Dumerac also highly rec­om­mends train­ing for nav­i­gat­ing in ad­verse weather con­di­tions, as storms can ap­proach quickly in the back­coun­try. “Imag­ine a case where a storm rolls in, and you have what we call white­out con­di­tions. Even if you do know which way is north, east, south and west, you bet­ter know how to nav­i­gate and fol­low a bear­ing.” Dumerac rec­om­mends some first aid knowl­edge, but says ba­sic first aid is all he ex­pects from recre­ational skiers. It’s cer­tainly ideal if skiers or snow­board­ers can sta­bi­lize an in­jured per­son un­til pro­fes­sional help ar­rives. With so many lo­cal com­pa­nies of­fer­ing back­coun­try cour­ses, some providers like Al­tus Moun­tain Guides have put to­gether spe­cial­ized pack­ages for spe­cific cus­tomers. JD Hare, one of Al­tus’s guides, is a pro­fes­sional skier known for ex­e­cut­ing self-pow­ered back­coun­try mis­sions deep into big moun­tain ter­ri­tory. Hare guides ad­vanced skiers on ed­u­ca­tional back­coun­try trips with a fo­cus on how freeskiers tend to use the ter­rain. “Look at the way Whistler Black­comb’s alpine gets shred­ded af­ter ev­ery storm. There are an aw­ful lot of peo­ple who are great tech­ni­cal skiers, but only a small frac­tion of peo­ple are com­fort­able ski­ing that way in the back­coun­try un­der their own guid­ance,” Hare says. “Guides [are] good at see­ing where the dan­ger lies, but they don’t re­ally know what the skiers want to do … how skiers would ide­ally like to ap­proach the ter­rain. I view my role as al­most a trans­la­tor be­tween the guide cul­ture [and] the knowl­edge the guides have into the ski cul­ture.” If you’ve tracked out all your home re­sort’s best lines and you hear the dis­tant moun­tains call­ing, per­haps it’s time to get out there and an­swer — but not be­fore you’re wise to the tech­niques of trav­el­ling safely and min­i­miz­ing po­ten­tial risks. All com­pa­nies who host avalanche cour­ses or skills camps pro­vide de­tailed lists of re­quired equip­ment, so be sure you’ve got the right gear sorted out for your course (avalanche equip­ment rentals are avail­able from sev­eral Whistler stores).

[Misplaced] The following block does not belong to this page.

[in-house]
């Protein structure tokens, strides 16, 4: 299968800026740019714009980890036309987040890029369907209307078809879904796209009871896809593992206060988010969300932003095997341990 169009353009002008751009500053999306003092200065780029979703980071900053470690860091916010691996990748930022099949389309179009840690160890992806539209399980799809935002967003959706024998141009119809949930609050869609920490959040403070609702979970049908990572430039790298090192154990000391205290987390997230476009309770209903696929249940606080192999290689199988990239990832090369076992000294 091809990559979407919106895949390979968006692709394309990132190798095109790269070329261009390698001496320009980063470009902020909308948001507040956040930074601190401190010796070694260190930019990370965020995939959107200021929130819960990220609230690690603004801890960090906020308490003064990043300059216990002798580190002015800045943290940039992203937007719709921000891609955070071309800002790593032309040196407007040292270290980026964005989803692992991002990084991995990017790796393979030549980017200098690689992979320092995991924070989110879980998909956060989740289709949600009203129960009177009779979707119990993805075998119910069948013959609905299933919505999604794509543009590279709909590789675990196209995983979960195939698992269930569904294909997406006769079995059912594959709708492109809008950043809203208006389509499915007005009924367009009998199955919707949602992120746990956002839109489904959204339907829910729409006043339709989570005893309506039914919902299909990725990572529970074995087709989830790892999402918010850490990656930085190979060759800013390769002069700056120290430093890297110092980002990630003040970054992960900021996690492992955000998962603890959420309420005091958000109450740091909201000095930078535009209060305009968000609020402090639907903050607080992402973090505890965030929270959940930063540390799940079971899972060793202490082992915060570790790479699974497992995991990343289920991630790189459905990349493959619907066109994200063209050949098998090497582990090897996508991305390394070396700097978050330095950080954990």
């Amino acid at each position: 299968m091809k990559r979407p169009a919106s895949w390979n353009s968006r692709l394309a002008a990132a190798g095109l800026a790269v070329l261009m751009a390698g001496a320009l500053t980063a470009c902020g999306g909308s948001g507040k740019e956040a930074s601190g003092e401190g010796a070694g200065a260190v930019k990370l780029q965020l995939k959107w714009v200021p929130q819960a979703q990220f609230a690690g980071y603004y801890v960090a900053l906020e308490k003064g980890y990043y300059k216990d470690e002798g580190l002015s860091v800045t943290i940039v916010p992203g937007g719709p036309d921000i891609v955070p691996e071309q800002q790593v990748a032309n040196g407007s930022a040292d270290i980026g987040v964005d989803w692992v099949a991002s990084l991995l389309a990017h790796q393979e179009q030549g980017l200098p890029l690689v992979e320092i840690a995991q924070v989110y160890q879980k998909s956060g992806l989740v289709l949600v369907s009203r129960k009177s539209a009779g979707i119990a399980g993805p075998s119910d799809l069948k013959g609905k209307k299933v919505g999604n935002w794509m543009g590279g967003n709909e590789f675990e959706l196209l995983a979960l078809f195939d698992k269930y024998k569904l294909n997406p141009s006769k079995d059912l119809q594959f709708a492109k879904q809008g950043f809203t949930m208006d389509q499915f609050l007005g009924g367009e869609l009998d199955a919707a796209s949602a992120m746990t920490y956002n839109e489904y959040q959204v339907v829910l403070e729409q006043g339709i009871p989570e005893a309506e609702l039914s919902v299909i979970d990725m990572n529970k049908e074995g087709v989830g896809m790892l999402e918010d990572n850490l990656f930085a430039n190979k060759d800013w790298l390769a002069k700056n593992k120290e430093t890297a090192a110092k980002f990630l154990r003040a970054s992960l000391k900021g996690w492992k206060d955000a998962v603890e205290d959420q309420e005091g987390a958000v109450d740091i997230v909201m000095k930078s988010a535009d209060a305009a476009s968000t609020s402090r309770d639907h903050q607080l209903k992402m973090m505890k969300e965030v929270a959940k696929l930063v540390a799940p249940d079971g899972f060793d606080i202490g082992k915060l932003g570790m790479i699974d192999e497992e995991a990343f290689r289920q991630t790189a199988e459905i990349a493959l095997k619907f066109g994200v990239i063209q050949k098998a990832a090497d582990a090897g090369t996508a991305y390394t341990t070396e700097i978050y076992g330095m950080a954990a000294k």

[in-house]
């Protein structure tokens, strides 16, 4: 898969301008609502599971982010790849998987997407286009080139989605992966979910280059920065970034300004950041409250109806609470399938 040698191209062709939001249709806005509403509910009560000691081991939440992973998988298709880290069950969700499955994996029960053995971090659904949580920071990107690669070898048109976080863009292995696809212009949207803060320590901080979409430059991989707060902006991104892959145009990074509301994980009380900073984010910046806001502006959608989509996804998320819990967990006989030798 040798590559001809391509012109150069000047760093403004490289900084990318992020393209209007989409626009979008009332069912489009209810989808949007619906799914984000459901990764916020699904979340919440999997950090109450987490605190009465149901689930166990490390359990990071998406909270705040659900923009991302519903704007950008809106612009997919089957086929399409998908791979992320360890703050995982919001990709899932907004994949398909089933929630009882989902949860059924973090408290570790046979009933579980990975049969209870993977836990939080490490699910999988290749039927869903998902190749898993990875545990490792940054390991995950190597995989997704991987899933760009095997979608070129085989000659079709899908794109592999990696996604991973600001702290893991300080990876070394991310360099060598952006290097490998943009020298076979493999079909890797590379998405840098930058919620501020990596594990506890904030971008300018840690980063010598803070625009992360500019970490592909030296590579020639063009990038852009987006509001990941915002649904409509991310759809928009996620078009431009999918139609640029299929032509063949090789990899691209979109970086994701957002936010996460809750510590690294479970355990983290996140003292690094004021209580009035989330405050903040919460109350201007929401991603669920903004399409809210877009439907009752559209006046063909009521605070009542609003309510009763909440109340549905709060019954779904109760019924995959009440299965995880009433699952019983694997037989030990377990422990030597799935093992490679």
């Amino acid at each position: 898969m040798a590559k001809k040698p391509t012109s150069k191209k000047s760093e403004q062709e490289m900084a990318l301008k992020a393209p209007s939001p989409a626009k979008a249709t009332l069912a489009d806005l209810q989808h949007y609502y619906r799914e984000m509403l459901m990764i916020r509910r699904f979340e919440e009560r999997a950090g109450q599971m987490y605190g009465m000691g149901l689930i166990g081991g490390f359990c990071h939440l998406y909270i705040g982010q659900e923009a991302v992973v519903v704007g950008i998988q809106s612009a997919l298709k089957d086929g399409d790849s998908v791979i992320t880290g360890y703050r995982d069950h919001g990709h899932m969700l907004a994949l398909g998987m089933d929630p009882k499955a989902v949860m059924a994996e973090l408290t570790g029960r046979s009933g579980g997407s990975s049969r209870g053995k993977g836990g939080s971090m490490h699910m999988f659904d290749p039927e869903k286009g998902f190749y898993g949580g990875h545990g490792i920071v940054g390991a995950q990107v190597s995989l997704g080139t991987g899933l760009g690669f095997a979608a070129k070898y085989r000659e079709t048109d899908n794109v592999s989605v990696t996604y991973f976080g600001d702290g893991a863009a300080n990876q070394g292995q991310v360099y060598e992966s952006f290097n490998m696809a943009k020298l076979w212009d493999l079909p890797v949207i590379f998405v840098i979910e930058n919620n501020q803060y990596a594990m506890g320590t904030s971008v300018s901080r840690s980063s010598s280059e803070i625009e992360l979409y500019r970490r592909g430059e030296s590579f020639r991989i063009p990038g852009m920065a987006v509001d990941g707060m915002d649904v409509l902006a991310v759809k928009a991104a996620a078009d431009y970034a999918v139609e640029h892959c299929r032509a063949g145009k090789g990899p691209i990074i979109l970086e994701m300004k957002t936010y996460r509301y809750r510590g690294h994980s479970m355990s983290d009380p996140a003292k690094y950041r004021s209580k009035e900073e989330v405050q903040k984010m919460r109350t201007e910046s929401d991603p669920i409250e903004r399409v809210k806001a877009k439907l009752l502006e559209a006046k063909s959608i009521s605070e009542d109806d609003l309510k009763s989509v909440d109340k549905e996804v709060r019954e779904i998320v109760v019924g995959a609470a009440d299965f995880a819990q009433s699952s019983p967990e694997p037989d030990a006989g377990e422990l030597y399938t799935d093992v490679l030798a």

For more in­for­ma­tion about train­ing cour­ses and dates visit ex­treme­ly­cana­, moun­tain­skill­ or al­tus­moun­tain­